In today’s India, as in many other places, power and money define the context. Those who enjoy social and economic privileges, and can summon powerful political influence, play by different rules. Vast quantities of unregulated capital let loose by the neoliberal economy slosh around to twist the machinery of laws and administration. An army of fixers and middlemen operate at every level to distort and corrupt the everyday experience of democracy, turning it into “a feast of vultures”.
Irene Grootboom died last week, but we hardly noticed as we were all too busy obsessing about yet another court appearance of Mr. Jacob Zuma. She died homeless and penniless, not yet fifty years old, in the same week that robbers broke into the garage of ANC Youth League President Julius Malema’s upmarket home in Sandton and stole stuff from his C-Class Mercedes.
The ANC Youth League did not have time to issue a press statement about the death of Mrs. Grootboom. They were too upset about the break-in at the fancy house of Mr. Malema. Breaking into a C-Class Mercedes is apparently not a revolutionary act – especially if that C-class belongs to Comrade kortbroek Malema. Thus the Youth League did have time to pontificate on this break-in: who cares about a poor and destitute woman who made legal history if there is a revolution to be fought and a man of dubious ethical standards to be defended. The Youth League statement reads in part:
We hold a firm view that this dastardly act of cowardice is the work of desperate forces who believe they can intimidate us into submission. It is a sad day in our country to realise that we still have apartheid-style tactics where one’s residence is ransacked with impunity. We dare these forces of darkness to confront us openly in broad daylight. The Youth League condemns this act of cowardice in the strongest possible terms. An attack on leaders of the ANCYL is an attack on the ANCYL itself.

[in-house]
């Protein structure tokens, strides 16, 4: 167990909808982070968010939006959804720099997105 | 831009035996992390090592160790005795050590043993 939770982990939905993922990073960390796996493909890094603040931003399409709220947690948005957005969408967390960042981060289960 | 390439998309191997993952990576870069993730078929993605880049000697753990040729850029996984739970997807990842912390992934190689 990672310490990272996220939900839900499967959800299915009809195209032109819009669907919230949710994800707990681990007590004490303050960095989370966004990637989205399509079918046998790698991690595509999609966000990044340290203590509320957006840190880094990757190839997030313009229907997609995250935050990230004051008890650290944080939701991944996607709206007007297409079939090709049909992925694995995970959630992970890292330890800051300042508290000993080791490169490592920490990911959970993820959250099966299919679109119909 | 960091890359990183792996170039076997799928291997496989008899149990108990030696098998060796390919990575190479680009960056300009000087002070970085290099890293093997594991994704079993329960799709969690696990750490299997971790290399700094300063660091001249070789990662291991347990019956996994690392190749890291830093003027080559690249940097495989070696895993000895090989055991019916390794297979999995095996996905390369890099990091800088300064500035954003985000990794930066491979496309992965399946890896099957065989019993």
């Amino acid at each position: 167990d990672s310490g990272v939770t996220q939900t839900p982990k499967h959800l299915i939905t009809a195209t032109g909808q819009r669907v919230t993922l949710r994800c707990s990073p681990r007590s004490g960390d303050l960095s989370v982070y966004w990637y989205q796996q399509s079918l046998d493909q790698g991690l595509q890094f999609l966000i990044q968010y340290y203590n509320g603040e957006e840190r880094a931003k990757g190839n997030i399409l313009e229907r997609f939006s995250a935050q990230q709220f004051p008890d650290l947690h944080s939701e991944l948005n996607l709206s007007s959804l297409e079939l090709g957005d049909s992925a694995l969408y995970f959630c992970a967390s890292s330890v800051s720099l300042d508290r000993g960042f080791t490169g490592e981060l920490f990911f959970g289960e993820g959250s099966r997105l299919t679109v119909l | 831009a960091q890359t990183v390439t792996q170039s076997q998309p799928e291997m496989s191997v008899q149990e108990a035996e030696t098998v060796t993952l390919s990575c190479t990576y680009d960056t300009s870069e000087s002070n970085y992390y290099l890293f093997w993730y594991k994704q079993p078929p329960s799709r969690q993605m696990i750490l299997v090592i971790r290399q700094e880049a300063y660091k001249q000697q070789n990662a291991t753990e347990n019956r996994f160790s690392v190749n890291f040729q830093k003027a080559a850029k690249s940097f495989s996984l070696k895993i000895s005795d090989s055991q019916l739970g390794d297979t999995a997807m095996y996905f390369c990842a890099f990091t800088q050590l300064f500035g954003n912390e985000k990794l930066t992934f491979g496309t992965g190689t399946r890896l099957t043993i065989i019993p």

For me this juxtaposition seems to sum up much of what is wrong in South Africa (and with the ANC and the debate about Jacob Zuma) in 2008. Mrs. Grootboom made legal history when the Constitutional Court (those pesky counter-revolutionaries!) delivered judgment in a groundbreaking case that carried her name, giving some content to the right of access to housing guaranteed in article 26 of the Constitution.
Eight years ago the Constitutional Court ruled in Grootboom’s favour, saying that she and others living in an informal settlement on Wallacedene sports ground near Kraaifontein had a right to demand from the state to act reasonably to provide access to housing to all South Africans by devising and implementing a housing policy that did not neglect the most poor and vulnerable members of society.
Because the state’s housing policy did not cater at all for homeless people – those in urgent need – the Court declared the state’s housing policy to be unreasonable and thus invalid. But because it was careful to respect the separation of powers and because it feared that it did not have the institutional competence to dictate to the state exactly how it had to act to progressively provide more and more South Africans with better and better access to housing, the Constitutional Court found that Mrs. Grootboom could not demand a house from the state. She could only demand that the state act reasonably to implement a housing policy.